- 1990 – Indeterminate (I)
- 1988 – Indeterminate (I)
- 1986 – Indeterminate (I)
- 1982 – Indeterminate (I)
|Range Description:||The Jaguarundi occurs from the eastern lowlands of Chipinque National Park in Nuevo Leon, Mexico (NE limit) and the western lowlands of Mexico, all the way to southern Brazil, Paraguay, Uruguay (Dotta et al. 2007) and south through central Argentina at ca 39ºS. This is predominantly a lowland species ranging up to 2,000 m, but in Colombia has been reported up to 3,200 m (Cuervo et al. 1986) It is probably extinct in the US (south Texas) (Sunquist and Sunquist 2002, Caso 2013).|
Argentina; Belize; Bolivia, Plurinational States of; Brazil; Colombia; Costa Rica; Ecuador; El Salvador; French Guiana; Guatemala; Guyana; Honduras; Mexico; Nicaragua; Panama; Paraguay; Peru; Suriname; Venezuela, Bolivarian Republic of
United States (Texas)
|♦ Upper elevation limit (metres):||3200|
|Range Map:||Click here to open the map viewer and explore range.|
|Habitat and Ecology:||The Jaguarundi occupies a broad range of both open and closed habitats, from Monte desert, semi-arid thorn scrub, restinga, swamp and savanna woodland to primary rainforest (Nowell and Jackson 1996). However, in open areas it sticks to vegetative cover, including secondary growth habitat, disturbed areas, and human induced grasslands (Mexico), open areas with some protection, provided forest or other dense cover is present (de Oliveira 1994, Caso 2013). This felid is perceived as more tolerant of human disturbance due to its use of open habitats.|
This small-sized felid (5 kg) body shape suggests the species to be mostly terrestrial. However, it moves about easily in trees (de Oliveira 1994). Its litter size is 1.9 kittens (1–4). Because it is mostly diurnal, it tends to be the most easily seen Neotropical felid, which lead to the false assumption it was common. Diet includes mostly small mammals, birds and reptiles, with a mean prey mass of 380 g. However, larger sized prey (>1 kg) are not unusual (de Oliveira and Cassaro 2005, de Oliveira et al. 2010). Home range size varies greatly, ranging up to 100 km², larger than for any other Neotropical small cat (Konecny 1989), but smaller in Mexico (16.2 male; 12.1 female km²) (Caso 2013). The species is not the dominant small cat species in most areas, even in most areas of open habitats. Additionally, Jaguarundi is also negatively impacted by Ocelots (the “ocelot effect”) (de Oliveira et al. 2010, Caso 2013). It has several colour morphs - brownish-black, grey and reddish yellow - which can even be found in the same litter (de Oliveira 1998).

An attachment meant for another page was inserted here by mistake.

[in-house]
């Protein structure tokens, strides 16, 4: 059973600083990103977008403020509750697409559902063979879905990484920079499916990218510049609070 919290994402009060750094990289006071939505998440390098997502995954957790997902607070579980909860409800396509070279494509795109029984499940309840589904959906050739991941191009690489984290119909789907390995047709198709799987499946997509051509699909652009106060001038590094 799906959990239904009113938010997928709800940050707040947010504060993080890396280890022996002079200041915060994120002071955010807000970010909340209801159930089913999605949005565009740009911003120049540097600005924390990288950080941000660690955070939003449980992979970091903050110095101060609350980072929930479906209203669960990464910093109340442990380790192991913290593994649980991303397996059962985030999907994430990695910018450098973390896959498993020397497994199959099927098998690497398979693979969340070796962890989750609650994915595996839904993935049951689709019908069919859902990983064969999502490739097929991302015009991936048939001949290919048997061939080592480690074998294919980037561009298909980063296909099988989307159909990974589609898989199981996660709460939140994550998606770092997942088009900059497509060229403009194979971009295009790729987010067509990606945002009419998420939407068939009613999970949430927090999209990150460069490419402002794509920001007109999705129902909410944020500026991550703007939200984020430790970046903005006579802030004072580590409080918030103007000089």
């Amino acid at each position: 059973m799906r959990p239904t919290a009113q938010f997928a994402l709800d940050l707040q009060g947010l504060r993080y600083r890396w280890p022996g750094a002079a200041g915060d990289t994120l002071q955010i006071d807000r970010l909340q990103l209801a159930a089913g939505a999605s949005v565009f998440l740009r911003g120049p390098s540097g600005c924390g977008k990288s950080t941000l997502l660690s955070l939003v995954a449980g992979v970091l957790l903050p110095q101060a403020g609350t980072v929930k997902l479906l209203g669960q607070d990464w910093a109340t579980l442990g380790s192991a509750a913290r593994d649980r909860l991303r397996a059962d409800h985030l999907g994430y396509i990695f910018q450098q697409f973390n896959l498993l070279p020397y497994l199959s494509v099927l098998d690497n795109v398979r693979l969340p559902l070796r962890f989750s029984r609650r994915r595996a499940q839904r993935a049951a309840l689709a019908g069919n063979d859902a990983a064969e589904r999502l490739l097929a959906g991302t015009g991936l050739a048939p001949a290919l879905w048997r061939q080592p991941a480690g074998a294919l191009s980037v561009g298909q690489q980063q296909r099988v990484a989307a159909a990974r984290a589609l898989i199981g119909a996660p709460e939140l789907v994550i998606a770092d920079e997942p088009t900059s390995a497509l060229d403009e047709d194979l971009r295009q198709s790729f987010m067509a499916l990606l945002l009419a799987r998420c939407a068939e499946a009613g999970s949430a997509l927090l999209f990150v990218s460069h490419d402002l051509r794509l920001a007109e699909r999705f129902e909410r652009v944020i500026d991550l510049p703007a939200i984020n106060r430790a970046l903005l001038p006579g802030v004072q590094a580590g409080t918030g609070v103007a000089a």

Included on CITES Appendix II. Populations of Central and North America are CITES Appendix I. The species is protected across most of its range, with hunting prohibited in Argentina, Belize, Brazil, Bolivia, Colombia, Costa Rica, French Guiana, Guatemala, Honduras, Mexico, Panama, Paraguay, Suriname, Uruguay, United States and Venezuela, and hunting regulations in place in Peru (Nowell and Jackson 1996). Further studies are required on the species ecology, demographics, natural history, and threats. Populations in protected areas are expected to be very low, likely because of the impact of the higher Ocelot densities (T.G. de Oliveira pers. comm.). This species is often perceived as not threatened due to its visibility (it is diurnal) and use of open habitats.